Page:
Former TT midfielder David Nakhid speaks to the media before distributing hampers in his hometown of Mt D'or, Champs Fleurs on Friday. PHOTO BY AYANNA KINSALE. - Ayanna Kinsale
FORMER national football captain David Nakhid said FIFA acted in a “bullying fashion,” in its decision to take over the running of the TT Football Association (TTFA), saying the former TTFA executive has every right to challenge that decision.
Nakhid was speaking to the media before he distributed hampers to needy families in his hometown of Mt D’or, Champs Fleurs to help battle the covid19 pandemic.
He said, “It is a complex situation. I think the right of principle is with the former administration, the Wallace slate. The dilemma is if that situation, whether the right is with them, is going to serve the national interest of TT. I would like to think that as a matter of principle they have a right to fight the case, I believe that they do.”
On March 17, FIFA made the decision to disband the TTFA executive led by former president William Wallace.
FIFA and CONCACAF found that TTFA was not in a position to run football effectively in a fact-finding mission and decided to break up the TTFA hierarchy and form a normalisation committee to take over. Among the reasons FIFA gave to break up the TTFA was the massive debt facing local football, which is said to be $50 million.
Wallace was only voted into office in November, 2019 and inherited the debt from the previous administration, led by David John-Williams.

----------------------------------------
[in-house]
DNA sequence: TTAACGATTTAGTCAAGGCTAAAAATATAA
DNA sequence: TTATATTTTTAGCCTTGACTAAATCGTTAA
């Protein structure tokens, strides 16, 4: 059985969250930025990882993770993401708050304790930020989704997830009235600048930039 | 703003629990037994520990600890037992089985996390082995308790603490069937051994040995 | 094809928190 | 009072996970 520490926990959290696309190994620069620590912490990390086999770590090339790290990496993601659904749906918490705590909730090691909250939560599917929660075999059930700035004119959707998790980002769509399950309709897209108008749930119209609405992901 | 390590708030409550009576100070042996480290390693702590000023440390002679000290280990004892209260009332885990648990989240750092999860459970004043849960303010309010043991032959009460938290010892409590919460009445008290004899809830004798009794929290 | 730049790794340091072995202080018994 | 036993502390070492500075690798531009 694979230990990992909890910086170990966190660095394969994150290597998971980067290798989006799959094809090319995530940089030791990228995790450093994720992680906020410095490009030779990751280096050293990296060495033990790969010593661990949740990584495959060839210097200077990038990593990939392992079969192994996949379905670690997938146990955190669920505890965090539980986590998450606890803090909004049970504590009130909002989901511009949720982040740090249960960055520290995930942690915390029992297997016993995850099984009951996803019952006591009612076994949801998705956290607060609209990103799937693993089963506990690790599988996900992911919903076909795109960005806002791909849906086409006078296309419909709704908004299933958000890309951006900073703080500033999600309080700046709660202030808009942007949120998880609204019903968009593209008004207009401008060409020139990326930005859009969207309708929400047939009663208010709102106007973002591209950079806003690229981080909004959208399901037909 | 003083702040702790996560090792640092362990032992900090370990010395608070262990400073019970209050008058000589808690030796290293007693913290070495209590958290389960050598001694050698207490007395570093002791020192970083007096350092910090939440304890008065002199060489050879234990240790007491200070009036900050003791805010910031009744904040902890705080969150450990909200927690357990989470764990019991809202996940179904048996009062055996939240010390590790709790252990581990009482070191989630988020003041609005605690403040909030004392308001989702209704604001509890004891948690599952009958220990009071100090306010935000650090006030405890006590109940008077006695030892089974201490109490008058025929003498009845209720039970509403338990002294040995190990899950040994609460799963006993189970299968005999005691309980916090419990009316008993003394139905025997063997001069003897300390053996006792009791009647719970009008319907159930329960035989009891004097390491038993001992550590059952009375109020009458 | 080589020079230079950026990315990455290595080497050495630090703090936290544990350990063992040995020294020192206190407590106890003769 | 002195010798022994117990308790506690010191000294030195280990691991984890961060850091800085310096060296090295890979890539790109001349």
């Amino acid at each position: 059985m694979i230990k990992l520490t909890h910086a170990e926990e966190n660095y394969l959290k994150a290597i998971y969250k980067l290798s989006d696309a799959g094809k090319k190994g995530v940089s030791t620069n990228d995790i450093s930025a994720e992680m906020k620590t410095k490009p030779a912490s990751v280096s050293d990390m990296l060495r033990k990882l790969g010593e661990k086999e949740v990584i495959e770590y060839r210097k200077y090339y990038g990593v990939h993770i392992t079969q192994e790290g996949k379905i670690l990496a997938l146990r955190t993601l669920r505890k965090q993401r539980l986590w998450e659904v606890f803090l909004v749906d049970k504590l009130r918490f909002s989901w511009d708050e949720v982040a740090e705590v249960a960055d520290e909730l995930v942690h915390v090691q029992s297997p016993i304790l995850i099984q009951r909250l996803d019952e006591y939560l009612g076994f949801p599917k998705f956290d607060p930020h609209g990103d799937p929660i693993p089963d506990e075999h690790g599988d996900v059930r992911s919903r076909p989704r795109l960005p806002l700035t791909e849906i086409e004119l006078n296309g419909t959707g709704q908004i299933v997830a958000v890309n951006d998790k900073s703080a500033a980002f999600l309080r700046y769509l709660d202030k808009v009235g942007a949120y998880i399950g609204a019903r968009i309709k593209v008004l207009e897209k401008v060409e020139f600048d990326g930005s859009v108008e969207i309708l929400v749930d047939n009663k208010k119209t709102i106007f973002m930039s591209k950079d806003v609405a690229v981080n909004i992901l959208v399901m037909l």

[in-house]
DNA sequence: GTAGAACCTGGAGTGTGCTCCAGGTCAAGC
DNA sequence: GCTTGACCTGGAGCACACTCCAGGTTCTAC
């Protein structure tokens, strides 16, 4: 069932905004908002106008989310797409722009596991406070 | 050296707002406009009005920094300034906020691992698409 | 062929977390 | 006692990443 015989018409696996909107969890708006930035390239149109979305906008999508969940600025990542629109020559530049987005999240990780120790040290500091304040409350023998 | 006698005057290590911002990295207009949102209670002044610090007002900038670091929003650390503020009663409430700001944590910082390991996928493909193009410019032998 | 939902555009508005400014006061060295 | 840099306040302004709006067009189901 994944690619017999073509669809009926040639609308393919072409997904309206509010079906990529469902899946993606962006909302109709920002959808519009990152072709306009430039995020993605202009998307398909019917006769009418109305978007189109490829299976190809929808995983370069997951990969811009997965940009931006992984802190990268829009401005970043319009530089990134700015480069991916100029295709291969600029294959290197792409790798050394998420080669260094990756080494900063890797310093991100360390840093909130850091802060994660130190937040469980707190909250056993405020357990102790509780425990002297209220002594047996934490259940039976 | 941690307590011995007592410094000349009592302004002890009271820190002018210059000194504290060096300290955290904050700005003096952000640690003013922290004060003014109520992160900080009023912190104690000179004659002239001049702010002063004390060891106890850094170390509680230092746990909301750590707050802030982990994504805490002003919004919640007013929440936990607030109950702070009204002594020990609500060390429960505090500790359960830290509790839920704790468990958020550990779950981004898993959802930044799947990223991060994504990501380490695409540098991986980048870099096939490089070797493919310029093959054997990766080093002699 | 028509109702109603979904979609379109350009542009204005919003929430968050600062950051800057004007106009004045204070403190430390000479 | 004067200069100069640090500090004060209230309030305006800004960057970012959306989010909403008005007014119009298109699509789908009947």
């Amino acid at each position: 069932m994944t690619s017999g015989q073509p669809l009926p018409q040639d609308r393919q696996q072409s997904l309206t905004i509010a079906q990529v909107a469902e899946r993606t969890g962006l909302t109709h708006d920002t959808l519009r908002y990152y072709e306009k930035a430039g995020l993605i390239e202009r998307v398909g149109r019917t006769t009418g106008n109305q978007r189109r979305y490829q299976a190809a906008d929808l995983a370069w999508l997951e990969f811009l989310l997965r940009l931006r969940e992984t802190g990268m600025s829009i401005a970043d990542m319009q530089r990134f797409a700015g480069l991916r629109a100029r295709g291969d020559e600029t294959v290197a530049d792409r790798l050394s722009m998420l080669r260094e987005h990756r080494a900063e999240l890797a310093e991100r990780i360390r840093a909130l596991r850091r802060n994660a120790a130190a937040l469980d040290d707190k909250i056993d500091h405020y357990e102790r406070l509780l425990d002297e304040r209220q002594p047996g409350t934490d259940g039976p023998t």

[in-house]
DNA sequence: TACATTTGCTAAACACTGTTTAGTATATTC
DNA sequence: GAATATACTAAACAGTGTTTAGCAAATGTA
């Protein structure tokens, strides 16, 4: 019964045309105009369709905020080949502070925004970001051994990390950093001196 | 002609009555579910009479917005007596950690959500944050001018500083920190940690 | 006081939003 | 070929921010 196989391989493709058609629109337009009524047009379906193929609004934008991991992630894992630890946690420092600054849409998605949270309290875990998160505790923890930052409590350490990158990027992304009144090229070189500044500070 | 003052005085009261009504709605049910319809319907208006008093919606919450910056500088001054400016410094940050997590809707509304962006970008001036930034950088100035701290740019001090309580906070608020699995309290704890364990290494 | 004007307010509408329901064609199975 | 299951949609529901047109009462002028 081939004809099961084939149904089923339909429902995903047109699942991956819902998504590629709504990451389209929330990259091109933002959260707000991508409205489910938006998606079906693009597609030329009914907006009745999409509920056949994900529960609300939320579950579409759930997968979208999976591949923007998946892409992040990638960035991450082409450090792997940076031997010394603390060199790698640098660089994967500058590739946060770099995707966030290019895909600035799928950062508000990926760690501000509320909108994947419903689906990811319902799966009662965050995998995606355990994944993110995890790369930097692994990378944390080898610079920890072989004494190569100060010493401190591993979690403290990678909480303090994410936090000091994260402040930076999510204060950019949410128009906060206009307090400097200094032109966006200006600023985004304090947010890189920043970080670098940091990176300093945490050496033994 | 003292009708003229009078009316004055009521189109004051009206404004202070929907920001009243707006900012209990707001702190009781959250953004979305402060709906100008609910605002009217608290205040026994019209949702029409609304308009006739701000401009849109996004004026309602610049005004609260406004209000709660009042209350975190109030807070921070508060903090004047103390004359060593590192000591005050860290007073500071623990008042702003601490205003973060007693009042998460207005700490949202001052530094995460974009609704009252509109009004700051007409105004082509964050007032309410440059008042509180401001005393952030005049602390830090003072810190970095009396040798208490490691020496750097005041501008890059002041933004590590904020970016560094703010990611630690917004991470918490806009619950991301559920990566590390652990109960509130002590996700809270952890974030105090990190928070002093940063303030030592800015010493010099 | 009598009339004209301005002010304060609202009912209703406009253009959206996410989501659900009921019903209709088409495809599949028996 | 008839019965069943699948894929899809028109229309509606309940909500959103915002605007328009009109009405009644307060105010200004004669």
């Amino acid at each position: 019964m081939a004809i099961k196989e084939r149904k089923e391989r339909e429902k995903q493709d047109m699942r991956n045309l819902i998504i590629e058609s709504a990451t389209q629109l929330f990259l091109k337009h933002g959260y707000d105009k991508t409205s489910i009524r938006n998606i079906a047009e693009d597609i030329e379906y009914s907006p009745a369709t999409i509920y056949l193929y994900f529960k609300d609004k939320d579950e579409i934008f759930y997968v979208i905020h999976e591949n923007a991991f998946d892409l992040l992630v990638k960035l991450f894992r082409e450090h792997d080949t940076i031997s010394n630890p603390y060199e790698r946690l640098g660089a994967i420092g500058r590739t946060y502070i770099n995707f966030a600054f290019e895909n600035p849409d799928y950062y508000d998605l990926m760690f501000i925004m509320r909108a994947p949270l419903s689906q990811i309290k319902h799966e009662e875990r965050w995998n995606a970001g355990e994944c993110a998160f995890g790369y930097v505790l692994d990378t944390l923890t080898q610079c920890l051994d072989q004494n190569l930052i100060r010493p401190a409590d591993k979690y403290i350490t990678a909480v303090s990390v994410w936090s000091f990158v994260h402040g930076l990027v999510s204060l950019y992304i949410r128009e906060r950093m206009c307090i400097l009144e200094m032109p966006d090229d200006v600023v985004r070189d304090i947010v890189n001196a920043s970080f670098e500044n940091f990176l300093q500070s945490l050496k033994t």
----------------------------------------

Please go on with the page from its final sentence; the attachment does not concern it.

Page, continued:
Local businessman Robert Hadad was chosen as the chairperson of the normalisation committee, after former TTFA finance manager Tyril Patrick declined the offer.
FIFA said the mandate of the normalisation committee will include establishing a debt repayment plan that is implementable by the TTFA.
The normalisation committee’s job will end when the assigned tasks are complete, but it would not last more than 24 months.
In early April, the former Wallace-led executive decided to fight the decision by FIFA to appoint the normalisation committee by filing an appeal to the Court of Arbitration for Sport (CAS).
Nakhid, who unsuccessfully campaigned to become FIFA president five years ago, said the move by the world governing body for football was an aggressive one. “We are looking at a situation where FIFA, who with their high-handed manner…did move in a bullying fashion (and) can hold TT to ransom. They can ban national teams and I think that is something that we need to look at. I hope they (TTFA) go the distance (in fighting the matter), but I don’t think they can. I think FIFA in the end will prevail.”
Asked whether he thinks TTFA and FIFA could have attempted to meet halfway on the issue, Nakhid said, “I would have liked them to have met halfway before. I would have liked the Wallace administration to have reconciled with the John-Williams (administration) and found a way that FIFA did not have to intervene.”